Indonesian volcano eruption causes major interruption for Australian aviation

Tourists and business travelers wanting to fly out of Darwin in Northern Australia became the last victim of an Indonesian volcano outbreak.

Indonesian volcano eruption causes major interruption for Australian aviation

Tourists and business travelers wanting to fly out of Darwin in Northern Australia became the last victim of an Indonesian volcano outbreak. Sangeang is among 129 active volcanoes in Indonesia, which is prone to seismic upheaval due to its location on the Pacific “Ring of Fire.”

18 flights or more from around Australia and Asia were affected this morning with a plume of ash drifting over the Australian Northern Territory coastline from Sangeang Api volcano in the Lesser Sunda Islands.

Virgin, Jetstar, Qantas, Emirates and Airnorth airlines have all abandoned domestic and international flights.

Muhammad Hendrasto, head of Indonesia’s National Volcanology Agency, told Xinhua news agency that scores of farmers cultivating the land on the island, seven kilometers from the crater, had been told to leave the area after the eruption yesterday.

They had been warned not to re-enter the island during the eruption period, he added.

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Emile Jansons, the manager of the Volcanic Ash Advisory Centre at the Bureau of Meteorology in Darwin, said the ash cloud had reached the Kimberley coast in Western Australia.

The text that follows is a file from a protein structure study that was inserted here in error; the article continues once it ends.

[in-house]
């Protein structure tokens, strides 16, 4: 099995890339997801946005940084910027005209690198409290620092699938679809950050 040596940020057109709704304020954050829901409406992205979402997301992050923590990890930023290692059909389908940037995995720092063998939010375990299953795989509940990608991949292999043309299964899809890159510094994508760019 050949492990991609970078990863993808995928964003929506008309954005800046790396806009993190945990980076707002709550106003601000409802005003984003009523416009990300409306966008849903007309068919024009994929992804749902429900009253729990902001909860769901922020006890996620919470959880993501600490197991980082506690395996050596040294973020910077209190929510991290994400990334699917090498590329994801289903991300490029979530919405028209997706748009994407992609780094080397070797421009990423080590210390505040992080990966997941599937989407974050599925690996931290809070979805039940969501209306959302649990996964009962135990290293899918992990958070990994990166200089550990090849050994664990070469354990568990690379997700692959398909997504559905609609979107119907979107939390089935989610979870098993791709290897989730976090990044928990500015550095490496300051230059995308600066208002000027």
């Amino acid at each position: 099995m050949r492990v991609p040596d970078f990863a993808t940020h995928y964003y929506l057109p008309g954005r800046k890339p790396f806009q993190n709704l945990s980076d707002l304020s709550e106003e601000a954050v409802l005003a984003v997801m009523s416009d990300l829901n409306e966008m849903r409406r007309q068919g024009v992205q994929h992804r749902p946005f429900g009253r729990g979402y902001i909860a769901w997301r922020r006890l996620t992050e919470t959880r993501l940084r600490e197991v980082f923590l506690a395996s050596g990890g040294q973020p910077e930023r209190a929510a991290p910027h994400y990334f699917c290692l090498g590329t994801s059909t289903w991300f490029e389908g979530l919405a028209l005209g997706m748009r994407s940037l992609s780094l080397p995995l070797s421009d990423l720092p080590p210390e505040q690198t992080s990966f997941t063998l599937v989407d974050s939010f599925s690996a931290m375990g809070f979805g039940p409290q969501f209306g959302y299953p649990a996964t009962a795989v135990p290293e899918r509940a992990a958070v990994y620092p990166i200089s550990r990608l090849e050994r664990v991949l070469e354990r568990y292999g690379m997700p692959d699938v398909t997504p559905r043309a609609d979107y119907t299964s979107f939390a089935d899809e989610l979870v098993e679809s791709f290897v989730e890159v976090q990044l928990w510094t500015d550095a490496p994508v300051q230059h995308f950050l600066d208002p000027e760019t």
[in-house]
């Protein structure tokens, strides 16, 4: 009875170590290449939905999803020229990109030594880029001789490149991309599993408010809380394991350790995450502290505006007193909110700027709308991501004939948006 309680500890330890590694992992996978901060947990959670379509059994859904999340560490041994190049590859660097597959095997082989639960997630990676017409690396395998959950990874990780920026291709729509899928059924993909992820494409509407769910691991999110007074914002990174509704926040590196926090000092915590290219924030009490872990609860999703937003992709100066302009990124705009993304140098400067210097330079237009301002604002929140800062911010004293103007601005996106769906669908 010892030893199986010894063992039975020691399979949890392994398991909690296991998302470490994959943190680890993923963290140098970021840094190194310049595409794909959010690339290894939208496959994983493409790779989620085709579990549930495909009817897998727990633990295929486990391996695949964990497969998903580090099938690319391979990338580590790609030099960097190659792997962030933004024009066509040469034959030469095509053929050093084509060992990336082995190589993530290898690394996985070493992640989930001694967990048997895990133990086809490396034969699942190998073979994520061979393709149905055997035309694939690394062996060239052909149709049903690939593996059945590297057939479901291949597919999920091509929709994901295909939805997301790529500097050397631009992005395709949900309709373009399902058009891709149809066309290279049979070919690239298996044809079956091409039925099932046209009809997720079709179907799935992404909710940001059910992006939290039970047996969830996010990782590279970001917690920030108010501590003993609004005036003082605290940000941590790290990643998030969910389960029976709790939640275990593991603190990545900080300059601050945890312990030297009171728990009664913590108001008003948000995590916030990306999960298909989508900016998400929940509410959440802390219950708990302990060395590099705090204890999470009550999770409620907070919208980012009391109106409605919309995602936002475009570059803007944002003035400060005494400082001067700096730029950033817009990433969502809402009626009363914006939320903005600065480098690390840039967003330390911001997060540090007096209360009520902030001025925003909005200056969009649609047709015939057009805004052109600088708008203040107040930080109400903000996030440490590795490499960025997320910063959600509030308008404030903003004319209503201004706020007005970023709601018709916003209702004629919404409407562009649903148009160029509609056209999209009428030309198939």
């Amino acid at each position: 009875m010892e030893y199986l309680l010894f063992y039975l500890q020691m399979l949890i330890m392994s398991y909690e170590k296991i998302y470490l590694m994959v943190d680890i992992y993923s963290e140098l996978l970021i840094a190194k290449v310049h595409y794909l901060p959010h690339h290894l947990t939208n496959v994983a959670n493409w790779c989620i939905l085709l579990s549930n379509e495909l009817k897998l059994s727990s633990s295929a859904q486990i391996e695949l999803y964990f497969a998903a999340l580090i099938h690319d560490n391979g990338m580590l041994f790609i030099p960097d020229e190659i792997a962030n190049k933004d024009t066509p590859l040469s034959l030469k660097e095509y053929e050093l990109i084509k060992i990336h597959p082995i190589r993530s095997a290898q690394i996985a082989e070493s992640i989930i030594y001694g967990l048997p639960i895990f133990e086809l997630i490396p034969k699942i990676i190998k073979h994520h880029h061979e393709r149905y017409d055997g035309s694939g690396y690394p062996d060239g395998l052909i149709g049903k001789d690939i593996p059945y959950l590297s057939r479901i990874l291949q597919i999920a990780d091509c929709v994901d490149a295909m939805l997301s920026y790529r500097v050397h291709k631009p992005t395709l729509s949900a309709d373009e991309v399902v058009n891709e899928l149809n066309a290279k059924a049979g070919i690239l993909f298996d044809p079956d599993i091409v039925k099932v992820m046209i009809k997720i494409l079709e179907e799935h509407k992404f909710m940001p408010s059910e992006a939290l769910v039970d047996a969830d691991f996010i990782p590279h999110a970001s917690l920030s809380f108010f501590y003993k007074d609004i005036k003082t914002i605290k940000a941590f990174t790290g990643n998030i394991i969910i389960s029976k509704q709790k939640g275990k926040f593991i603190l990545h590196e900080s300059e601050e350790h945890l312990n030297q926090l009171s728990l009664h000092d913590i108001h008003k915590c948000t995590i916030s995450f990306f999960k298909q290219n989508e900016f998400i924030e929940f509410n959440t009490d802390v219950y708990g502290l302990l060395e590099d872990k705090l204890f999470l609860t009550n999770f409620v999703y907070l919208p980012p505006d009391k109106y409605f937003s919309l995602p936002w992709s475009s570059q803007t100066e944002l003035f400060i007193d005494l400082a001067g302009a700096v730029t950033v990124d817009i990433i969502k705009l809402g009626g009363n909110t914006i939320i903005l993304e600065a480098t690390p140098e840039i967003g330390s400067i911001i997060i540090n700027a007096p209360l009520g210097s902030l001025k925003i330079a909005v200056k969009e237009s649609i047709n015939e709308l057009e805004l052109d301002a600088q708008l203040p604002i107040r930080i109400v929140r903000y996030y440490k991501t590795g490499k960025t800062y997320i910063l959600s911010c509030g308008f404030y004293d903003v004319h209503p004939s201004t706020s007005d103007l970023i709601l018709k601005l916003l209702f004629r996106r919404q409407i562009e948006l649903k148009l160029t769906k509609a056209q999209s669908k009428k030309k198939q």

Mr. Jansons said volcanic ash can be hazardous to aircraft but the decision whether or not to fly is a safety and economic decision that rests with individual airlines.

Qantas confirmed that all flights into and out of the airport for today had been cancelled.

Virgin said in a statement on its website: “Due to the impacts of Volcano Sangeang Api Virgin Australia has made some changes to its current flight schedule. This has resulted in the cancellation of all flights into and out of Darwin today.

“Our team of meteorologists are continuing to monitor the situation, in consultation with the Volcanic Ash Advisory Centre in Darwin, and we will recommence normal operations as soon as the volcanic ash cloud safely allows it.”

The airlines advised passengers to check flight statuses on their websites or call their customer services centers for more information.

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